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A look back at the key words of 2017, from 'covfefe' to youthquake

Text by FRANCE 24

Latest update : 2017-12-31

Several new words made their way into the lexicon in 2017 while others were inadvertently invented. FRANCE 24 takes a look back at some of the terms that helped define the year.

Covfefe

US President Donald Trump is no stickler for traditional spelling and usage, but when he tweeted the word “covfefe” in May, millions were baffled. “Despite the constant negative press covfefe,” he wrote. The typo inspired a night of social media speculation before it was deleted and replaced with a tweet reading: “Who can figure out the true meaning of ‘covfefe’?”. Needless to say, the internet had a few suggestions.

© Bill Wechter, AFP

Unreformable

“France is an unreformable country,” French President Emmanuel Macron proclaimed during an August speech in Budapest. “Many have tried and have not succeeded, because the French hate reforms. If they can avoid reform, they do.” His remarks caused quite a stir in France, where his compatriots bristled at the criticism. Nevertheless, the young president has managed to pass several controversial reforms since taking office.

© Dimitar Dilkoff, AFP

Rohingya

Myanmar’s Muslim Rohingya minority group has long been discriminated against, but a surge of violence in 2017 caused hundreds of thousands to flee into neighbouring Bangladesh. Accounts of mass killings, systematic rape and torture by the Myanmar army have captured the attention of the international community and made “Rohingya” a household word.

© Munir Uz Zaman, AFP

Dotard

"I will surely and definitely tame the mentally deranged US dotard with fire." North Korean leader Kim Jong-un’s surprisingly adroit insult had many of us running for our dictionaries. “Dotard” is defined by Merriam-Webster as “a person in his or her dotage", or "a state or period of senile decay marked by decline of mental poise and alertness". Kim used the archaic 14th-century insult several times in an unprecedented first-person address to Trump.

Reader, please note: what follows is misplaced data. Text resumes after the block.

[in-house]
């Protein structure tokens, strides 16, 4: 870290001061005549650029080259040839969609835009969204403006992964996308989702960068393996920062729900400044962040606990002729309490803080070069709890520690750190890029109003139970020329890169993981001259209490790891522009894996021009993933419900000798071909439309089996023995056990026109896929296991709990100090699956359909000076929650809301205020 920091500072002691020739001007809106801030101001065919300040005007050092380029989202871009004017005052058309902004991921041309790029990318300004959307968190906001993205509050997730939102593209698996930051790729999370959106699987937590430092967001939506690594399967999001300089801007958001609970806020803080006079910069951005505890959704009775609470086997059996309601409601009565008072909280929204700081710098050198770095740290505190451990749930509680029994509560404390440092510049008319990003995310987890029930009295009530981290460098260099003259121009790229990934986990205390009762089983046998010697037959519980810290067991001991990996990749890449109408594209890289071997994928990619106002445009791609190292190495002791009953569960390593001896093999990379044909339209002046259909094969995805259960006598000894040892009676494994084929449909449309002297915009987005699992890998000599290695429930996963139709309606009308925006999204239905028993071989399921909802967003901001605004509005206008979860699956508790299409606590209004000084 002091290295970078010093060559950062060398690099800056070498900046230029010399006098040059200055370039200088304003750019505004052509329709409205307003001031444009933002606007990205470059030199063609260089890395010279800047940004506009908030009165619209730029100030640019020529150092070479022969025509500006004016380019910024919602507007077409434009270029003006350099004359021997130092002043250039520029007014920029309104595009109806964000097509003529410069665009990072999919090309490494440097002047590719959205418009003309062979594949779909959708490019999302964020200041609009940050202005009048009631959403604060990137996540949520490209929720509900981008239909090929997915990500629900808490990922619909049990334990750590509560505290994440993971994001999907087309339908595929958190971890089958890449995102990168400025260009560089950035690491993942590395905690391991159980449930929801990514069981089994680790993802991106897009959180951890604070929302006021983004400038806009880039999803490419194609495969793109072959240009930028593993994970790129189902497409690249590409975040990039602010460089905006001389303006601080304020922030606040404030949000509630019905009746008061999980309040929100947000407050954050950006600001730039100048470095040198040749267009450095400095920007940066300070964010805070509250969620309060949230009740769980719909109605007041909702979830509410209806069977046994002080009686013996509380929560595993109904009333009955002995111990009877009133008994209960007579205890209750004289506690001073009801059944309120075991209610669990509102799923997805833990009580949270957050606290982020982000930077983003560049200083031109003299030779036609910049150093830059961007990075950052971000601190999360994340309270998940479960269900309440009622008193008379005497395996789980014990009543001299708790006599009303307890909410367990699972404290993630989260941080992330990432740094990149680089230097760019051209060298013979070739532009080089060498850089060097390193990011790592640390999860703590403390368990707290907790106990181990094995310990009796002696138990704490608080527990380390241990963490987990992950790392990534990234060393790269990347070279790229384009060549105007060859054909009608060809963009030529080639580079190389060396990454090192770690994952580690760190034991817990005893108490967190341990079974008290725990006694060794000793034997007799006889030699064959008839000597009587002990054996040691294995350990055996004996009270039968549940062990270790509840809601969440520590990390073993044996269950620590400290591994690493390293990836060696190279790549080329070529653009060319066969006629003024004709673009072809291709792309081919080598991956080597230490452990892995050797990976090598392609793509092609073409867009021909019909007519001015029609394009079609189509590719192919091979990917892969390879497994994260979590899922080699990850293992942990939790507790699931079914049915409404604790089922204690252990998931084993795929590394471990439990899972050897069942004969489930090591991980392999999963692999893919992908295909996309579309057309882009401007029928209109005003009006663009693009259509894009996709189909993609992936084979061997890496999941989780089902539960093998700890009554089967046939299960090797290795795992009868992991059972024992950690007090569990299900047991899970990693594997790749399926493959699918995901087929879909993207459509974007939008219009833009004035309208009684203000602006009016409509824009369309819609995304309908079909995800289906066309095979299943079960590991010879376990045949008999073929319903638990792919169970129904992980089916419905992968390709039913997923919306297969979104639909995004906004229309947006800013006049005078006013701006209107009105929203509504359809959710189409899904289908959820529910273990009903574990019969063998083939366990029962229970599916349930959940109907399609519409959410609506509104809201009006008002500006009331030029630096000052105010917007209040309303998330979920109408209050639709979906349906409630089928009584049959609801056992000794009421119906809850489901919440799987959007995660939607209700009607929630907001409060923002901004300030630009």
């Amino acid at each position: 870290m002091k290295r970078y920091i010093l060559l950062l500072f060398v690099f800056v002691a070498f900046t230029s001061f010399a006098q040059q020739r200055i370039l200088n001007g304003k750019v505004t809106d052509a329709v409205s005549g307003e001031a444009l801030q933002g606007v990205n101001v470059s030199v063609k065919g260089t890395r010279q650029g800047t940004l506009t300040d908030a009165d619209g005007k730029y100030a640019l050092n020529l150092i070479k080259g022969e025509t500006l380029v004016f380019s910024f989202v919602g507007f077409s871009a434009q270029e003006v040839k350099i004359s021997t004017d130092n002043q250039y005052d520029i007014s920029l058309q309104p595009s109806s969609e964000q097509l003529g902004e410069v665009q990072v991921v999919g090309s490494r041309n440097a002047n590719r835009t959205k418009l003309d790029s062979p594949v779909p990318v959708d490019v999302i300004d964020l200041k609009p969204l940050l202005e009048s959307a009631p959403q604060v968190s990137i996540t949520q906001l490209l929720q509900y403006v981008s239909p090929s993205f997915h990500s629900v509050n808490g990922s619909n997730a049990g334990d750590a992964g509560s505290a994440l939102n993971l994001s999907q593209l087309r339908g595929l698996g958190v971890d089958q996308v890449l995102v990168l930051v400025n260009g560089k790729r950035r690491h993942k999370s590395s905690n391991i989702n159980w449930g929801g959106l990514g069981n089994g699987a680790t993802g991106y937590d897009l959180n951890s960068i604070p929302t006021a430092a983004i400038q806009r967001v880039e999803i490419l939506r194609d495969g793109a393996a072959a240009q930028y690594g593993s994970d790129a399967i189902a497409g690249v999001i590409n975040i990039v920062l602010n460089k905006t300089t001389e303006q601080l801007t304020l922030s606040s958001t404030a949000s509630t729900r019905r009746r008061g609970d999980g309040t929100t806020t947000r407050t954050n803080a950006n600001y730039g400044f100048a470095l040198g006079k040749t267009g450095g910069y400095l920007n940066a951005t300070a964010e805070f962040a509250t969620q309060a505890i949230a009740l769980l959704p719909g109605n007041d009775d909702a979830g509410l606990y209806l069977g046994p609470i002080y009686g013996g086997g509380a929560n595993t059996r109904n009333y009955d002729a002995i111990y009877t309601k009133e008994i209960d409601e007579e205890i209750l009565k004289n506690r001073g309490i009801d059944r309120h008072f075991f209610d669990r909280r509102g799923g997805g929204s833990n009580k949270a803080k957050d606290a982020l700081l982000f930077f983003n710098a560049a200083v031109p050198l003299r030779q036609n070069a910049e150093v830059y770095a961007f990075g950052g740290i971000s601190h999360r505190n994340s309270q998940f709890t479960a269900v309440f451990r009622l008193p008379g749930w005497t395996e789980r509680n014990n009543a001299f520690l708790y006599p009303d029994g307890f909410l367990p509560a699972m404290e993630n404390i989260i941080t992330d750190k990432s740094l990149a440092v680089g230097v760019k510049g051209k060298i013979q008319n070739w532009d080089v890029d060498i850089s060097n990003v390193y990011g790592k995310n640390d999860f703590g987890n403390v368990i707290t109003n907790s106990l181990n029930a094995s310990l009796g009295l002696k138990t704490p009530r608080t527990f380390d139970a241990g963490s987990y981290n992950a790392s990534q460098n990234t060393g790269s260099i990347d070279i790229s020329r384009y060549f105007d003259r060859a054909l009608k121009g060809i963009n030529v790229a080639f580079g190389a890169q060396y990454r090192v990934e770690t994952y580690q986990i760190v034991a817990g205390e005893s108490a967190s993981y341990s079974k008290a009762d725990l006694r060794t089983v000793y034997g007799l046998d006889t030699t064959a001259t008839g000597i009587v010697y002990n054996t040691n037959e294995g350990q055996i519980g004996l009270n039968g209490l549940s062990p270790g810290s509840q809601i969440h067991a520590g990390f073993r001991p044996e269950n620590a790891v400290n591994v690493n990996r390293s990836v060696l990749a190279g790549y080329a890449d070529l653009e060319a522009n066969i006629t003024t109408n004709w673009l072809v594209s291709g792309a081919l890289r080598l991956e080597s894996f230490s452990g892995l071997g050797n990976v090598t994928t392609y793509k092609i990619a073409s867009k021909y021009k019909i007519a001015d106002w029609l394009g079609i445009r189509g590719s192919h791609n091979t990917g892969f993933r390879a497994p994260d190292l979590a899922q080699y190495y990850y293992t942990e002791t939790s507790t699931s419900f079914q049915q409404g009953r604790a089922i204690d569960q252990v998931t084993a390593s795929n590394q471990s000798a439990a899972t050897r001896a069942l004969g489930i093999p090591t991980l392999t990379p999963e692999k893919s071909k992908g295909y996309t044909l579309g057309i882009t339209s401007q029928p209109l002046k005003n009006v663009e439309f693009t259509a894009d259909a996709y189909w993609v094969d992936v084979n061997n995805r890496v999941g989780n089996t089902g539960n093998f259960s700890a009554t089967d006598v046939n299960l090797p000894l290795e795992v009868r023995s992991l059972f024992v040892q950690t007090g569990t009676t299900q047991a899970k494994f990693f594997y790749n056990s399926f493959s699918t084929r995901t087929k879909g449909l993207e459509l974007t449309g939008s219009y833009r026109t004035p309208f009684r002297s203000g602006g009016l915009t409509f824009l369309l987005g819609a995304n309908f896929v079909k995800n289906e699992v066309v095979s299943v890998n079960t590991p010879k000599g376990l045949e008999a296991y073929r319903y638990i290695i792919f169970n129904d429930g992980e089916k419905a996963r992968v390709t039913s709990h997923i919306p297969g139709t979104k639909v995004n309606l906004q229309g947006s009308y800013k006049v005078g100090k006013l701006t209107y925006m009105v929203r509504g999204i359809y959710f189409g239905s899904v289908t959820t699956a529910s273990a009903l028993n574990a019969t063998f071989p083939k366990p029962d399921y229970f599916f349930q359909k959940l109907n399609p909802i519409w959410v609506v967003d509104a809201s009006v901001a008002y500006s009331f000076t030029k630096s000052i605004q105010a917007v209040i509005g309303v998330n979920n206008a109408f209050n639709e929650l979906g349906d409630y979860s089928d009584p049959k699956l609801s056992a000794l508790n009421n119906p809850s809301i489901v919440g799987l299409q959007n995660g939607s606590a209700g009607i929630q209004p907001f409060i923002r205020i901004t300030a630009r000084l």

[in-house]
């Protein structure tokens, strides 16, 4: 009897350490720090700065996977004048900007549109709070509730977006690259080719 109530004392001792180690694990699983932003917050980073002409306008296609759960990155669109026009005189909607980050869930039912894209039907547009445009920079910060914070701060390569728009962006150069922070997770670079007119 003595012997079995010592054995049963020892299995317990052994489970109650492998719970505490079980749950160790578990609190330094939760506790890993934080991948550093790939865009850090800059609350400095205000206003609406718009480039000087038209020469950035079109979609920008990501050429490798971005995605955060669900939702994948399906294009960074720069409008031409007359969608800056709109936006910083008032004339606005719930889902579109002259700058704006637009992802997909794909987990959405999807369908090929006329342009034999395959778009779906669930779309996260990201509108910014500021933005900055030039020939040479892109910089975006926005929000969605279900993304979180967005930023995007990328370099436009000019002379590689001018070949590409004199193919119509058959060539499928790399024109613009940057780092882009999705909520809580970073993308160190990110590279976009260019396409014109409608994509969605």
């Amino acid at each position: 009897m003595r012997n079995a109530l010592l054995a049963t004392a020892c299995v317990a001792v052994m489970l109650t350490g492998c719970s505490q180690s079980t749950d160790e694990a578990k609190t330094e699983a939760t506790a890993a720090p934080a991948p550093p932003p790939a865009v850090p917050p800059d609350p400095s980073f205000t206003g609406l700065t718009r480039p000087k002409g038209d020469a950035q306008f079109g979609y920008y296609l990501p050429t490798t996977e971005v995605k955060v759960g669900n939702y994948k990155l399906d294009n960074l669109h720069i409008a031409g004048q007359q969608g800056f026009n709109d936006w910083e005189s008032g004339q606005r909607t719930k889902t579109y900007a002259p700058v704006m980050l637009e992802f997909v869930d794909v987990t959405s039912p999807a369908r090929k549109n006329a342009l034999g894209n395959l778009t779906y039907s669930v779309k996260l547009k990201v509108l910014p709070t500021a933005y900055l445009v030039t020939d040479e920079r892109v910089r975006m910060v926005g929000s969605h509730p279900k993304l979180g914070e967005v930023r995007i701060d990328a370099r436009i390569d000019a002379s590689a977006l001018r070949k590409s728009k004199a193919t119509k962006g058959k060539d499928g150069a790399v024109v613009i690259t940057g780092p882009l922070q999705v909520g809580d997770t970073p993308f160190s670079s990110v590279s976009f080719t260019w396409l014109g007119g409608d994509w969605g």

Rocket man

Kim Jong-un wasn’t the only one to get creative with insults in 2017. Trump has taken to referring to the North Korean leader as “Rocket man” for his recent missile tests in tweets and speeches, including one at the United Nations.

#MeToo

The #MeToo hashtag inspired an anti-harassment movement and encouraged millions to break their silence and share their own experiences. It started trending worldwide in the wake of Hollywood mogul Harvey Weinstein’s downfall over allegations of decades of sexual misconduct.

Feminism (Merriam-Webster's word of the year)

The Women’s March the day after Trump’s inauguration, the release of the TV series The Handmaid’s Taleand the Hollywood blockbuster Wonder Womanjoined the #MeToo phenomenon in helping to make “feminism” the most looked-up word in Merriam-Webster’s online dictionary this year.

Demonstrators protest on the National Mall in Washington, DC, for the Women's march on January 21, 2017. © Andrew Caballero-Reynolds, AFP

‘Youthquake’ (Oxford Dictionaries’ word of the year)

Defined as “a significant cultural, political, or social change arising from the actions or influence of young people”, "youthquake" was Oxford Dictionaries’ word of the year. Young people helped shake up politics in 2017, turning out in record numbers to support opposition and fringe parties in the UK, France and beyond.

Music fans listen as Jeremy Corbyn, the leader of the Labour Party, addresses the crowd from the Pyramid Stage during the Glastonbury Festival on 24 June 2017 © Oli Scarff, AFP

‘Despacito’

Latino music broke global music charts this year. With 4.5 billion YouTube views, “Despacito” by Puerto Rican artists Luis Fonsi and Daddy Yankee became the most-viewed music video of all time while “Mi Gente” by Colombian-born J Balvin and French artist Willy William hit #1 on Spotify’s list of most-streamed songs worldwide.

 

Collusion

The FBI investigation and rampant speculation about whether Trump or any of his campaign advisers colluded with Russia to help swing the 2016 election has haunted the US president’s first year in office.

© France 24

Obstruction

Obstruction of justice can consist of any attempt to “hinder the discovery, apprehension, conviction or punishment of anyone who has committed a crime”, according to the Ohio State Bar Association. The issue of obstruction is the million-dollar question behind Trump’s firing of former FBI director James Comey and one of the most-feared words for US presidents: Both Bill Clinton and Richard Nixon were accused of obstruction during the Monica Lewinsky and Watergate scandals, respectively. Special Counsel Robert Mueller continues to investigate whether Trump is guilty of obstruction of justice among other lines of inquiry involving the Trump administration’s dealings with Russia.

© Jim Watson, AFP

Date created : 2017-12-30

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